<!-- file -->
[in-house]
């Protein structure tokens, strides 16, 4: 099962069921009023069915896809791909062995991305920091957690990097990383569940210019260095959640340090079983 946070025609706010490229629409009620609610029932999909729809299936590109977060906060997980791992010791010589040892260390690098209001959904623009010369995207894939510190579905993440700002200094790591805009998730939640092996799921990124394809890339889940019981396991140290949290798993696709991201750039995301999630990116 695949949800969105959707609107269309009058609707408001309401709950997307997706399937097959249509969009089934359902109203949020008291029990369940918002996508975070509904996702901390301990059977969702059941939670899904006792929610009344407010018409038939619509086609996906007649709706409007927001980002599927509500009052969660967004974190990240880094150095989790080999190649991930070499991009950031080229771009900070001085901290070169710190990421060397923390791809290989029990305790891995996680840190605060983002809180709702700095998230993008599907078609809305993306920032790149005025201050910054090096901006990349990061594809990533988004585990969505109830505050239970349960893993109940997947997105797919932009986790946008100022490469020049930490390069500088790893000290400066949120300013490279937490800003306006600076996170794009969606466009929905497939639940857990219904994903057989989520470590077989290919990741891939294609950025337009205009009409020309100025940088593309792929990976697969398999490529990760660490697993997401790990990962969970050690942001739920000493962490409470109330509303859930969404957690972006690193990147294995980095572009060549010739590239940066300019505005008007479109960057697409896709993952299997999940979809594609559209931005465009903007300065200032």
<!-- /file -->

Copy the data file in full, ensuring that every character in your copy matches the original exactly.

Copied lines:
[in-house]
């Protein structure tokens, strides 16, 4: 099962069921009023069915896809791909062995991305920091957690990097990383569940210019260095959640340090079983 946070025609706010490229629409009620609610029932999909729809299936590109977060906060997980791992010791010589040892260390690098209001959904623009010369995207894939510190579905993440700002200094790591805009998730939640092996799921990124394809890339889940019981396991140290949290798993696709991201750039995301999630990116 695949949800969105959707609107269309009058609707408001309401709950997307997706399937097959249509969009089934359902109203949020008291029990369940918002996508975070509904996702901390301990059977969702059941939670899904006792929610009344407010018409038939619509086609996906007649709706409007927001980002599927509500009052969660967004974190990240880094150095989790080999190649991930070499991009950031080229771009900070001085901290070169710190990421060397923390791809290989029990305790891995996680840190605060983002809180709702700095998230993008599907078609809305993306920032790149005025201050910054090096901006990349990061594809990533988004585990969505109830505050239970349960893993109940997947997105797919932009986790946008100022490469020049930490390069500088790893000290400066949120300013490279937490800003306006600076996170794009969606466009929905497939639940857990219904994903057989989520470590077989290919990741891939294609950025337009205009009409020309100025940088593309792929990976697969398999490529990760660490697993997401790990990962969970050690942001739920000493962490409470109330509303859930969404957690972006690193990147294995980095572009060549010739590239940066300019505005008007479109960057697409896709993952299997999940979809594609559209931005465009903007300065200032």